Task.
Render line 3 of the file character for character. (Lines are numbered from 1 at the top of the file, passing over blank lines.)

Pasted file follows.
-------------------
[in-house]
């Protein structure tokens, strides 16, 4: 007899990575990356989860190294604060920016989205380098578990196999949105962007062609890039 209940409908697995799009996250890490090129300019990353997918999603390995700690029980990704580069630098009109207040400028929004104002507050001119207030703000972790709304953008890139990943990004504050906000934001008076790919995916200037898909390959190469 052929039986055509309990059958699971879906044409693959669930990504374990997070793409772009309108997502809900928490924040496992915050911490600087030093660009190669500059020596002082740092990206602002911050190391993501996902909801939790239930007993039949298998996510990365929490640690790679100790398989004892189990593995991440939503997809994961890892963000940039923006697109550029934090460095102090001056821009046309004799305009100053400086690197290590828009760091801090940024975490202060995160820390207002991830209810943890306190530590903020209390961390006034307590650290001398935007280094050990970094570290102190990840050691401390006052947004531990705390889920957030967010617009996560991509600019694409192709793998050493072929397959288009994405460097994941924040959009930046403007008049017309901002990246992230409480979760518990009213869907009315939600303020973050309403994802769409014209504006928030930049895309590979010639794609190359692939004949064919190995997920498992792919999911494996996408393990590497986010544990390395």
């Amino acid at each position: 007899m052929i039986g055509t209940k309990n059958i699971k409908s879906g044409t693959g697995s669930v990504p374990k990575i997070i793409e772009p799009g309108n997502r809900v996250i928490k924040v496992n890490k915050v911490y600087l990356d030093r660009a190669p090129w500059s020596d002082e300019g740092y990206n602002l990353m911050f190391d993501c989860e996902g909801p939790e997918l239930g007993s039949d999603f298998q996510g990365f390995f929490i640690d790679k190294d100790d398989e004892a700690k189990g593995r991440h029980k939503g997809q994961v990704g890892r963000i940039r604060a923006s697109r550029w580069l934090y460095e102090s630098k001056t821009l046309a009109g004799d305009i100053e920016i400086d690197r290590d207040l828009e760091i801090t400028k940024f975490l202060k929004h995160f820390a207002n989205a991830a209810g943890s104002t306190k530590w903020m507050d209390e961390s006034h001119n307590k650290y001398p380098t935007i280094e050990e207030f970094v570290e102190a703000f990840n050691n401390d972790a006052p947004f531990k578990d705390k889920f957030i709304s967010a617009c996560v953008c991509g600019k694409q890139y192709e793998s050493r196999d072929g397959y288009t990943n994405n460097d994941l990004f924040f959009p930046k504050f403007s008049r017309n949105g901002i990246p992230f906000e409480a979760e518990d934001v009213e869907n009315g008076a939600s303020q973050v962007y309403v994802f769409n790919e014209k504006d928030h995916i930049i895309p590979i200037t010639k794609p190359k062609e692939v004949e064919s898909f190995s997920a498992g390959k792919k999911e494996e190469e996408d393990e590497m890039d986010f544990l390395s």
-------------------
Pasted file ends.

């Amino acid at each position: 007899m052929i039986g055509t209940k309990n059958i699971k409908s879906g044409t693959g697995s669930v990504p374990k990575i997070i793409e772009p799009g309108n997502r809900v996250i928490k924040v496992n890490k915050v911490y600087l990356d030093r660009a190669p090129w500059s020596d002082e300019g740092y990206n602002l990353m911050f190391d993501c989860e996902g909801p939790e997918l239930g007993s039949d999603f298998q996510g990365f390995f929490i640690d790679k190294d100790d398989e004892a700690k189990g593995r991440h029980k939503g997809q994961v990704g890892r963000i940039r604060a923006s697109r550029w580069l934090y460095e102090s630098k001056t821009l046309a009109g004799d305009i100053e920016i400086d690197r290590d207040l828009e760091i801090t400028k940024f975490l202060k929004h995160f820390a207002n989205a991830a209810g943890s104002t306190k530590w903020m507050d209390e961390s006034h001119n307590k650290y001398p380098t935007i280094e050990e207030f970094v570290e102190a703000f990840n050691n401390d972790a006052p947004f531990k578990d705390k889920f957030i709304s967010a617009c996560v953008c991509g600019k694409q890139y192709e793998s050493r196999d072929g397959y288009t990943n994405n460097d994941l990004f924040f959009p930046k504050f403007s008049r017309n949105g901002i990246p992230f906000e409480a979760e518990d934001v009213e869907n009315g008076a939600s303020q973050v962007y309403v994802f769409n790919e014209k504006d928030h995916i930049i895309p590979i200037t010639k794609p190359k062609e692939v004949e064919s898909f190995s997920a498992g390959k792919k999911e494996e190469e996408d393990e590497m890039d986010f544990l390395s």